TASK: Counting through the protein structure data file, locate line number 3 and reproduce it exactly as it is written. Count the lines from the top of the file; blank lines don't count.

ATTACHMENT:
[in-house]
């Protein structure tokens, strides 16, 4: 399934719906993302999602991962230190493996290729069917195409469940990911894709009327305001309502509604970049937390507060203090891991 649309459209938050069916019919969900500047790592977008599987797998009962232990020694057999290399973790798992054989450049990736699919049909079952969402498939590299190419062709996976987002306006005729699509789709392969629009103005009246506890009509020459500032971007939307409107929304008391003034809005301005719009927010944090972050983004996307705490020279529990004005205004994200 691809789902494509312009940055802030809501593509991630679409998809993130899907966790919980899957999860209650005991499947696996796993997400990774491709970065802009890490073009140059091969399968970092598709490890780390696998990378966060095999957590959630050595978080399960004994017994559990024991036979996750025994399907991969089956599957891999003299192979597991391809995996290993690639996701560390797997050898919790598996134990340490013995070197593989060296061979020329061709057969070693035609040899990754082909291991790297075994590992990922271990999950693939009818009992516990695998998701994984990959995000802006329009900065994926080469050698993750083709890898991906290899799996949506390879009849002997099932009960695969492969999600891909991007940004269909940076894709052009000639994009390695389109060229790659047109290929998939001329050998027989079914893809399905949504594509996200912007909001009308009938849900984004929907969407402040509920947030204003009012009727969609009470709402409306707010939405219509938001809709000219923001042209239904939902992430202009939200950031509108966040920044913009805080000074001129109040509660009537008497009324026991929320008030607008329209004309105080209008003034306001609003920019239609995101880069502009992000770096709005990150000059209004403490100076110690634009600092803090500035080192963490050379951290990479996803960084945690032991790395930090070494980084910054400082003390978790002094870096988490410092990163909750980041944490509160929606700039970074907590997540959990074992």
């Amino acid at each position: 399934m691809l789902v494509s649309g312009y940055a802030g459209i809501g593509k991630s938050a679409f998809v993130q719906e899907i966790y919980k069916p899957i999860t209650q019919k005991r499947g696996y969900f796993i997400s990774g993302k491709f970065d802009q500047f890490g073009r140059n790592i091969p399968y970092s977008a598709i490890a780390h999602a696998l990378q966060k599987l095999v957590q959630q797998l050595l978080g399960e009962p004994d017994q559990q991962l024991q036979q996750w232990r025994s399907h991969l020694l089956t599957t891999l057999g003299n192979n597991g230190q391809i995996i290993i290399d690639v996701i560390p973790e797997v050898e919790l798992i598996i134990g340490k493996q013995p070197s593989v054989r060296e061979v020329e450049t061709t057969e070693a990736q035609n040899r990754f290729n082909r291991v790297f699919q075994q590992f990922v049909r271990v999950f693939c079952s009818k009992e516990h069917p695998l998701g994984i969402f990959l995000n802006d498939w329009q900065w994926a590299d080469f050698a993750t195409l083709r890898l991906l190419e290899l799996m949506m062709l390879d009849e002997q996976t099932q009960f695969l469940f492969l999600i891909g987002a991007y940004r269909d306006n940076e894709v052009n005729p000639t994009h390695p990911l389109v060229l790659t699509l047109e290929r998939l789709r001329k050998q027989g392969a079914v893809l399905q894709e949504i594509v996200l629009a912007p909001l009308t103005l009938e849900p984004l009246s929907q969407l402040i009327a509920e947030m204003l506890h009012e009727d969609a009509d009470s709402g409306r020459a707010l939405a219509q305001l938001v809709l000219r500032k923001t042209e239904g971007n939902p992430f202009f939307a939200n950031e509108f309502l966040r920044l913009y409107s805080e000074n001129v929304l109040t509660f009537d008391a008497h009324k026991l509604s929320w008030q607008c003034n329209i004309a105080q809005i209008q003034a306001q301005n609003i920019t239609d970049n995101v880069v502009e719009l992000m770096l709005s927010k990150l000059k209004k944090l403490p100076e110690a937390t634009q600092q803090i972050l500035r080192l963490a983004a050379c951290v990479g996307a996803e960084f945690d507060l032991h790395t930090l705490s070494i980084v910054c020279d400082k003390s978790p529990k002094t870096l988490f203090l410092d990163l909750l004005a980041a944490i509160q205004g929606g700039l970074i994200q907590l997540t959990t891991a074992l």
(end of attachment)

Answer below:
């Amino acid at each position: 399934m691809l789902v494509s649309g312009y940055a802030g459209i809501g593509k991630s938050a679409f998809v993130q719906e899907i966790y919980k069916p899957i999860t209650q019919k005991r499947g696996y969900f796993i997400s990774g993302k491709f970065d802009q500047f890490g073009r140059n790592i091969p399968y970092s977008a598709i490890a780390h999602a696998l990378q966060k599987l095999v957590q959630q797998l050595l978080g399960e009962p004994d017994q559990q991962l024991q036979q996750w232990r025994s399907h991969l020694l089956t599957t891999l057999g003299n192979n597991g230190q391809i995996i290993i290399d690639v996701i560390p973790e797997v050898e919790l798992i598996i134990g340490k493996q013995p070197s593989v054989r060296e061979v020329e450049t061709t057969e070693a990736q035609n040899r990754f290729n082909r291991v790297f699919q075994q590992f990922v049909r271990v999950f693939c079952s009818k009992e516990h069917p695998l998701g994984i969402f990959l995000n802006d498939w329009q900065w994926a590299d080469f050698a993750t195409l083709r890898l991906l190419e290899l799996m949506m062709l390879d009849e002997q996976t099932q009960f695969l469940f492969l999600i891909g987002a991007y940004r269909d306006n940076e894709v052009n005729p000639t994009h390695p990911l389109v060229l790659t699509l047109e290929r998939l789709r001329k050998q027989g392969a079914v893809l399905q894709e949504i594509v996200l629009a912007p909001l009308t103005l009938e849900p984004l009246s929907q969407l402040i009327a509920e947030m204003l506890h009012e009727d969609a009509d009470s709402g409306r020459a707010l939405a219509q305001l938001v809709l000219r500032k923001t042209e239904g971007n939902p992430f202009f939307a939200n950031e509108f309502l966040r920044l913009y409107s805080e000074n001129v929304l109040t509660f009537d008391a008497h009324k026991l509604s929320w008030q607008c003034n329209i004309a105080q809005i209008q003034a306001q301005n609003i920019t239609d970049n995101v880069v502009e719009l992000m770096l709005s927010k990150l000059k209004k944090l403490p100076e110690a937390t634009q600092q803090i972050l500035r080192l963490a983004a050379c951290v990479g996307a996803e960084f945690d507060l032991h790395t930090l705490s070494i980084v910054c020279d400082k003390s978790p529990k002094t870096l988490f203090l410092d990163l909750l004005a980041a944490i509160q205004g929606g700039l970074i994200q907590l997540t959990t891991a074992l």